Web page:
To look back on one’s past with satisfaction is to live twice, and that’s exactly what happened Saturday at the Katy Depot.
The Sedalia Area Chamber of Commerce honored the local legends of baseball with a showcase of newspaper clippings, photographs, baseball gear and, most importantly, stories from a different time in Sedalia’s history.
The Chamber held the event in conjunction with the unveiling of a replica of the stadium grandstand. The group commemorates a historic building each year.
There were no dark clouds looming over these baseball players. No talk of steroids or chasing a home run record. No holding out for more money or a longer contract.
These athletes played for the love of the game and contributed so much in
laying the foundation so children can continue to play baseball.
One of the favorite items on display at the Katy Depot was Bus Walker’s perfect game ball.
The date was July 21, 1946, at Liberty Park Stadium. The Sedalia American Legion Ramblers squared off against A.G. Thomas Motors of Marshall in a semipro state tournament.
“I was the manager of the team,” said Jessie “Jake” Sumners as he began to recall the historic game. “I’m not sure but I think he (Bus Walker) had been married for a short time, and he was my pitcher for the day.
“... He didn’t show up so I went out to his house to get him. He got out of bed sleepy, and he didn’t want to go so I practically begged him to come out there (Liberty Park), and he pitched that no-hitter. He brags about that no-hitter, but I’m the cause of it.”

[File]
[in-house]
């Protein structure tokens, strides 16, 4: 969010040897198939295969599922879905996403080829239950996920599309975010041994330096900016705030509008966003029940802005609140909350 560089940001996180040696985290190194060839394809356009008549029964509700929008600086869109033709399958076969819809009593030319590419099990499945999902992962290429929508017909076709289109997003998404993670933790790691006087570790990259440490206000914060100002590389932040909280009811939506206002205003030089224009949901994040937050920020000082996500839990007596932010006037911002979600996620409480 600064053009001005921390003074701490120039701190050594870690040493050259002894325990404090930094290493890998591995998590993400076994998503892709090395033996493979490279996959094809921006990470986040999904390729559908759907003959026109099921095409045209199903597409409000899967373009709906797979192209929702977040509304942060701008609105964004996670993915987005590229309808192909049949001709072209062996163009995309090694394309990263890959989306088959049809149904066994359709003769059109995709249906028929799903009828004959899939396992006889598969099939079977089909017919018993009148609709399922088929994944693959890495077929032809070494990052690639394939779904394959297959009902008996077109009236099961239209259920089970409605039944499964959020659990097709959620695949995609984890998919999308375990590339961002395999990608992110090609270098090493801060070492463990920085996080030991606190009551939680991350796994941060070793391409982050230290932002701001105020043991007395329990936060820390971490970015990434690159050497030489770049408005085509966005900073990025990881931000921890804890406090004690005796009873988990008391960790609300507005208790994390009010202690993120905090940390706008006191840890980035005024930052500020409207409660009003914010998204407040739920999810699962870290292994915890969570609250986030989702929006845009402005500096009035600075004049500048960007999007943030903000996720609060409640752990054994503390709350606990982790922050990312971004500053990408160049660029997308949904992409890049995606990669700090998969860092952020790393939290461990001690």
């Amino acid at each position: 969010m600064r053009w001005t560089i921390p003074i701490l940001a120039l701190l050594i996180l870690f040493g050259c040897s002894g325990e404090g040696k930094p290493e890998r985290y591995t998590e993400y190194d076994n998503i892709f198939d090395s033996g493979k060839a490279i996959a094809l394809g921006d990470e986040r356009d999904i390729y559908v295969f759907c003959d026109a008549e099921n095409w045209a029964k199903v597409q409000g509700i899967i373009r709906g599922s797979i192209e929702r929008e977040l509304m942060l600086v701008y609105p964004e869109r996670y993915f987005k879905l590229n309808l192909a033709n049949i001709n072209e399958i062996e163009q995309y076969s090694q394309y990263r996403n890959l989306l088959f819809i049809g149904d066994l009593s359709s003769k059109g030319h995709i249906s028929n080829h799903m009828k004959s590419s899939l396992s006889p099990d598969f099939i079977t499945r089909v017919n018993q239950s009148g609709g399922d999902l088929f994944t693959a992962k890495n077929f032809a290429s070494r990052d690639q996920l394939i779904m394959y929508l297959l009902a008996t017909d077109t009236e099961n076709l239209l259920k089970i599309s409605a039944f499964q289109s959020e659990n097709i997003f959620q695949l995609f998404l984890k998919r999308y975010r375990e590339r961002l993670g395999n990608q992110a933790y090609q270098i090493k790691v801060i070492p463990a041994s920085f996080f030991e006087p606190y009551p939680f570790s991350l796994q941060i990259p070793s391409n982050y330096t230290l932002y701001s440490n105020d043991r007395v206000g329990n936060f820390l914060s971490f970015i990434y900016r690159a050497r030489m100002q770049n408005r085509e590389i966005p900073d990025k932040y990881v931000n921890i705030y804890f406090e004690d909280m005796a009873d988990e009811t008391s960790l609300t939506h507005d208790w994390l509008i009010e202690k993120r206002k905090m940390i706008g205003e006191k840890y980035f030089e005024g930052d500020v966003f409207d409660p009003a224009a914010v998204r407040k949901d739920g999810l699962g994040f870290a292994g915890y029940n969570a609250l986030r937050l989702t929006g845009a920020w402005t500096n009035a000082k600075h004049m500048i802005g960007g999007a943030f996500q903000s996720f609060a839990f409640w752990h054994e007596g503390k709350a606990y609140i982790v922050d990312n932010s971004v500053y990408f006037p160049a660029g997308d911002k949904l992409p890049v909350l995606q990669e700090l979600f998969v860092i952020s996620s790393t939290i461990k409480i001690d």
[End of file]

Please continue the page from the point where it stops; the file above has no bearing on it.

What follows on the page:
Sumners played for the Sedalia Merchants as their catcher in the late 1930s through the early ’50s, including the opening game at the new Liberty Park Stadium.
Most professional athletes today have their careers end because of old age or an injury of some kind. Players in the 1940s had their careers end because of more pressing issues, like national security and World War II.
“An order came down ... every able body person had to go overseas,” said Sumners. “So that broke up the ball team.”
With stories aplenty, word circulated about ballgames where there were not enough seats at Liberty Park to hold all the spectators.
“They didn’t have anything else to do, so they came to the ballgames,” Sumners said. “We had good teams. We brought in good teams, yeah. We filled up those grandstands every time.”
From $50 contracts in the 1950s to million dollar contracts in the 21st century, baseball, like everything, has changed over time.
Most of the Sedalia legends still follow baseball and that likely won’t change anytime soon because the game is ingrained in their souls.
Sedalia is a blessed community to have such a rich tradition of baseball and by remembering the past heroes, it’s well on its way to continuing the tradition.